How exercise and weight-loss can prevent and reduce infertility.
One of the most significant developments in infertility management has been in changing lifestyle factors. It has become obvious that there is a clear relationship between weight and fertility as well as fitness and fertility.
When the body’s weight goes above or below normal, fertility decreases. Pregnancy may still occur, but is less likely. The miscarriage rate is also significantly increased in inactive and over-weight women. Unfit and inactive bodies are also less efficient at conception and carrying a pregnancy to full term. (K. Evenson, NICHHD, 2001). Weight loss and exercise may be essential before you commence any other treatment program (Repromed, U of Adelaide, Australia 2000).
At least 15% of people experience some level of infertility. 35% is female infertility, 35% male, some times it’s both and 10% is unexplained infertility. However, most of these can be treated with healthier lifestyle changes. More sever infertility may need medical and surgical techniques.
Infertility can cause anger, frustration, and depression, and put stress on a relationship. According to J. F Kerin, MD, Professor of Reproductive Medicine, University of Adelaide, Australia: -“The biggest problem in infertility is weight related and from PCOS (Polysystic Ovary Syndrome)”. PCOS affects 5-10% of women. The symptoms may include excessive hair loss or growth, acne, menstrual problems, infertility. Obesity, insulin resistance, diabetes, elevated cholesterol, heart disease and endometrial cancer. The only common problem is unpredictable ovulation and over production of Androgen (the male hormone testosterone).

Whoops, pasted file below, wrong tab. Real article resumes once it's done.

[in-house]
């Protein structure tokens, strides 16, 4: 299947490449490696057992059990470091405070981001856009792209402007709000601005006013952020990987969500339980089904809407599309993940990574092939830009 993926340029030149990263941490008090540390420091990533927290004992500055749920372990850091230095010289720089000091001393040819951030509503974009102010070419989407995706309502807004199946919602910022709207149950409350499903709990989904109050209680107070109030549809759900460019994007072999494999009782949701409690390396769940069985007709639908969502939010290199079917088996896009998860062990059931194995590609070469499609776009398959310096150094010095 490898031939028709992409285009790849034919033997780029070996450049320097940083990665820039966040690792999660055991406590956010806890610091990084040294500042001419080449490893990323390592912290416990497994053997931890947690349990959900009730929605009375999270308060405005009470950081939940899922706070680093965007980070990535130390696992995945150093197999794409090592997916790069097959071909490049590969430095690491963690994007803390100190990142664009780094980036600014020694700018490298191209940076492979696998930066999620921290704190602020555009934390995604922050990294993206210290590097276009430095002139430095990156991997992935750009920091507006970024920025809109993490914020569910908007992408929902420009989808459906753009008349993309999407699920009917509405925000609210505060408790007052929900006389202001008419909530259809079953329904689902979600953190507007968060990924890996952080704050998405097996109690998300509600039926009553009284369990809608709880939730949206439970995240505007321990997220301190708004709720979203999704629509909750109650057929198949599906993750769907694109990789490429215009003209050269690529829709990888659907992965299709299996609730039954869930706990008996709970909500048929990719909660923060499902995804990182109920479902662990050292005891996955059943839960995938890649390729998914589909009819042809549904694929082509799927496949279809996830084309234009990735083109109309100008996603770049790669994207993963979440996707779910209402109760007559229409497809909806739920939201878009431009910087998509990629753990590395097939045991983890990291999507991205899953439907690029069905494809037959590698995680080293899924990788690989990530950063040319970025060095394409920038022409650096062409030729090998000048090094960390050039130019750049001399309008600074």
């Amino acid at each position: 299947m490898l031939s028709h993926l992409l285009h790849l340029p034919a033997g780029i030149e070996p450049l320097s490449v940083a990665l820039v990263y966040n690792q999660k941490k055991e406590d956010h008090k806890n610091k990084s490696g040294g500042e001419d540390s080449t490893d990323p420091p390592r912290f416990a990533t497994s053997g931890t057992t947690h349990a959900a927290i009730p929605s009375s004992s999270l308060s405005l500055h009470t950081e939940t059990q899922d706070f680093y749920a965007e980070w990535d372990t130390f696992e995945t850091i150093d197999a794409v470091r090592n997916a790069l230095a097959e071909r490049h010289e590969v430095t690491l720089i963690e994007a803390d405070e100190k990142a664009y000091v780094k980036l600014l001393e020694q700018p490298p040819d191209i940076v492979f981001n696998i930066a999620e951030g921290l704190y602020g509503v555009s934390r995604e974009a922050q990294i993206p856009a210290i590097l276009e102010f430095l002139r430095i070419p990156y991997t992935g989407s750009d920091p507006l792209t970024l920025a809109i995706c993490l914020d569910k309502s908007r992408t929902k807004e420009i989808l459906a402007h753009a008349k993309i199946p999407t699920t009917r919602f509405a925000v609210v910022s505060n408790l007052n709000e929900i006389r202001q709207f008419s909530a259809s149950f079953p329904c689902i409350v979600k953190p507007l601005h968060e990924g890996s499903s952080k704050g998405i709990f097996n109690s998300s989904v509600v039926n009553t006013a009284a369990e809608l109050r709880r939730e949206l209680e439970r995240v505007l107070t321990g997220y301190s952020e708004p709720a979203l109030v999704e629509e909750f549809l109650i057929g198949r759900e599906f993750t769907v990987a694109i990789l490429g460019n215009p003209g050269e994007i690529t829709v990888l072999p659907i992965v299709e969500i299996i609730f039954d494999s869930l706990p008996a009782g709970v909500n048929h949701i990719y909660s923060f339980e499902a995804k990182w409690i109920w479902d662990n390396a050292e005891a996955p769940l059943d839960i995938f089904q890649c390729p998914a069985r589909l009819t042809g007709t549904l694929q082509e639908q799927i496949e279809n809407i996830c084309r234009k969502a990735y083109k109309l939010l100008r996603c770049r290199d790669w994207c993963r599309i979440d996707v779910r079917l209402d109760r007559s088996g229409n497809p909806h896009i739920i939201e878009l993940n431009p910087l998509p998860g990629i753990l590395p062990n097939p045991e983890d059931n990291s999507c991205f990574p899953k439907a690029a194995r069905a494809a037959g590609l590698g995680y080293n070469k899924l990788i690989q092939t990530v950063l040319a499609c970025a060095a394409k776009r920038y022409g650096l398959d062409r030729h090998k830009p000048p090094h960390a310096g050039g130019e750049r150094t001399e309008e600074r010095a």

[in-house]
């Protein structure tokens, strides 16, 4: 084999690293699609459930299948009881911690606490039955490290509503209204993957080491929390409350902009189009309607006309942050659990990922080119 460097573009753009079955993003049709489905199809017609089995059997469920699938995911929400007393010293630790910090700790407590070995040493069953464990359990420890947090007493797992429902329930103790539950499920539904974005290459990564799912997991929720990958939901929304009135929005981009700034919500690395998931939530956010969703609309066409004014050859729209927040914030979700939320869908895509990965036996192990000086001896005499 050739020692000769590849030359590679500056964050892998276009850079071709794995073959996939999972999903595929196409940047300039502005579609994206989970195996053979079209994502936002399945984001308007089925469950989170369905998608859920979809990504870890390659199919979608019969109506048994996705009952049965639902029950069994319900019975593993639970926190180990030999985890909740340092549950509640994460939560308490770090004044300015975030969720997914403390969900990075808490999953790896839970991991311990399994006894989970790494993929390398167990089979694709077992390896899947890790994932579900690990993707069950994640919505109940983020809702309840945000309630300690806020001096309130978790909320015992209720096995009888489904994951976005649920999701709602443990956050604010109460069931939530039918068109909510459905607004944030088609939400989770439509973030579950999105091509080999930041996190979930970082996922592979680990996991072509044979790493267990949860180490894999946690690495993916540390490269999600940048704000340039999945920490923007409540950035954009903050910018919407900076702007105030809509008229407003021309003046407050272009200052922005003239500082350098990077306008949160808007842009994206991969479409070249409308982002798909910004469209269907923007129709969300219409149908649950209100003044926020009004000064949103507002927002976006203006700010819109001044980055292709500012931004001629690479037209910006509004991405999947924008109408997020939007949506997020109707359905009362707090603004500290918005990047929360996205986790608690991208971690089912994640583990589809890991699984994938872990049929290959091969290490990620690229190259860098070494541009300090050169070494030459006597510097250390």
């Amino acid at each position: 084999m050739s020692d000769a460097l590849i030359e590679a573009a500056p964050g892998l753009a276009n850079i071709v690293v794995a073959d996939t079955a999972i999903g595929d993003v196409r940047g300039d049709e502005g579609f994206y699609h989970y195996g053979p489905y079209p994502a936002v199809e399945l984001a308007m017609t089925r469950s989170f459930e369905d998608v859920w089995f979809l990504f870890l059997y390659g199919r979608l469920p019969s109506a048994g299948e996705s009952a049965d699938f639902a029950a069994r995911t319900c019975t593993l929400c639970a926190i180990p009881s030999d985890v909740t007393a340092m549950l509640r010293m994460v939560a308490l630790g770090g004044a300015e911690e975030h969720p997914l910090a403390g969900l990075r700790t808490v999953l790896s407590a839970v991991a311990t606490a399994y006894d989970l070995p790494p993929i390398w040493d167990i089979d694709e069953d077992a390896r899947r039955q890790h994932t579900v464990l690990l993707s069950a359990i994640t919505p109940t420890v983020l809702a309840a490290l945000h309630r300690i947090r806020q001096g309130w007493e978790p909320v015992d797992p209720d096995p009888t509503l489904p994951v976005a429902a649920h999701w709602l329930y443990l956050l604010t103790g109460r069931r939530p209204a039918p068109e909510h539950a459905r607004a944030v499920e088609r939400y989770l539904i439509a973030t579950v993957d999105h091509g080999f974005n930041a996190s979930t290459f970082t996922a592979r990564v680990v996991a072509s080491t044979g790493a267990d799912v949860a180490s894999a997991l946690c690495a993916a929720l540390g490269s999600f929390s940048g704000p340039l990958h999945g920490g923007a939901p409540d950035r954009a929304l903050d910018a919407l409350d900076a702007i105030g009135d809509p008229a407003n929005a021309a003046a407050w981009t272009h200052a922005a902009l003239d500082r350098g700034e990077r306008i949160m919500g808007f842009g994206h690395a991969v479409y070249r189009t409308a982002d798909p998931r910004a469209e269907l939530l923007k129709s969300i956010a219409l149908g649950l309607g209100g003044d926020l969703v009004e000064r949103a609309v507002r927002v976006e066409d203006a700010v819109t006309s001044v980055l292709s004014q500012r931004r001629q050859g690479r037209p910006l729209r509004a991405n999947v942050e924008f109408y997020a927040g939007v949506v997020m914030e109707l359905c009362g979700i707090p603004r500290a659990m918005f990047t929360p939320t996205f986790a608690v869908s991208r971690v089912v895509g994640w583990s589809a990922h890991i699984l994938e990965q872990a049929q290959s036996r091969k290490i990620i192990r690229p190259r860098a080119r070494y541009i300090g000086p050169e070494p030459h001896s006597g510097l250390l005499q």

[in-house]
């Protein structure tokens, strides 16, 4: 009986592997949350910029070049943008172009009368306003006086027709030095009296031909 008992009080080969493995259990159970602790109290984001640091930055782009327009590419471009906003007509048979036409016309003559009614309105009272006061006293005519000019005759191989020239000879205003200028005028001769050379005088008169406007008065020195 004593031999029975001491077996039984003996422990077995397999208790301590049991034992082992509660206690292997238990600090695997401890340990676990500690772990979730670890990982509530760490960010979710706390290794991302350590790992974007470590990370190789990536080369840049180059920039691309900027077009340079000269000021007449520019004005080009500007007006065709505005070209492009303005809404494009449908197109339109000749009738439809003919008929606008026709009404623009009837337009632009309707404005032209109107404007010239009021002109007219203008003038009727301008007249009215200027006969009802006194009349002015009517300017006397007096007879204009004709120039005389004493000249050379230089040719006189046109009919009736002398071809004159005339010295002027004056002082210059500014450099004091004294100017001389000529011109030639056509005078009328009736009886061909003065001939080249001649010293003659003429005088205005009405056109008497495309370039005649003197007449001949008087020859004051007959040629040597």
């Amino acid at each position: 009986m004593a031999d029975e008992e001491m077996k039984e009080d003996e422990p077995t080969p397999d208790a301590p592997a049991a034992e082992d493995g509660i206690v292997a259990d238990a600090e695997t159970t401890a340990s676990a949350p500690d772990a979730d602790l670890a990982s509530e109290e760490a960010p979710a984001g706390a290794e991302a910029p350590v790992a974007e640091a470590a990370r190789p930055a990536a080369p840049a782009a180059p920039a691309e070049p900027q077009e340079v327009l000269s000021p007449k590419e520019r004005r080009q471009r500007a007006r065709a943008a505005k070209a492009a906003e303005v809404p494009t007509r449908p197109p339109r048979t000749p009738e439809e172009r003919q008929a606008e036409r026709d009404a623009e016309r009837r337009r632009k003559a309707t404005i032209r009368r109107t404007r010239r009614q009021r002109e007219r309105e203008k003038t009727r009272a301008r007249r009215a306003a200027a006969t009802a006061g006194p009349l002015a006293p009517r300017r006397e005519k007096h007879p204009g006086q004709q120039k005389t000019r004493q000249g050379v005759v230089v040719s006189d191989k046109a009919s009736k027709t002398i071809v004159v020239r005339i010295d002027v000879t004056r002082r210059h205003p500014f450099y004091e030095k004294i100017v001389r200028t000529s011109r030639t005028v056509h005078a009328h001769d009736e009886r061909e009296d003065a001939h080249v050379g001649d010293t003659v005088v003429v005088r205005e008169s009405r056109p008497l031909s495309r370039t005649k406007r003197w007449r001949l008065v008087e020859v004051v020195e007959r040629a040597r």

It’s a vicious circle of excessive body-fat causing not just increased cholesterol, diabetes and heart disease, but also raises insulin levels and higher insulin’s levels causes a higher Androgen production by your ovaries. Fat and fertility are very closely related. The higher (or lower) your BMI and fat percentage the higher your risk of infertility. Being too skinny is not good either.
Your first option should always be exercise and healthy eating habits for weight loss. This has been shown in many studies a return to regular ovulation and fertility with long lasting health benefits. Exercise promotes weight-loss, reduces cholesterol, and prevents heart disease, and diabetes. This in turn, lowers insulin levels and reduces testosterone production. Exercise will also prepare your body better for pregnancy.
Other good habits that will prevent infertility are:
No smoking, drugs, alcohol or caffeine.
Reduce exposure to x-rays, toxins and chemicals.
Practice stress management and relaxation techniques.
Get 6-8 hours of sleep.
Take folic acid and B6 vitamins.
Drinking tea also seems to be a great tool in preventing and reducing fat stores, as its teasopinin may prevent fat absorption, according to Japanese researches.- ePregnancy 5/2003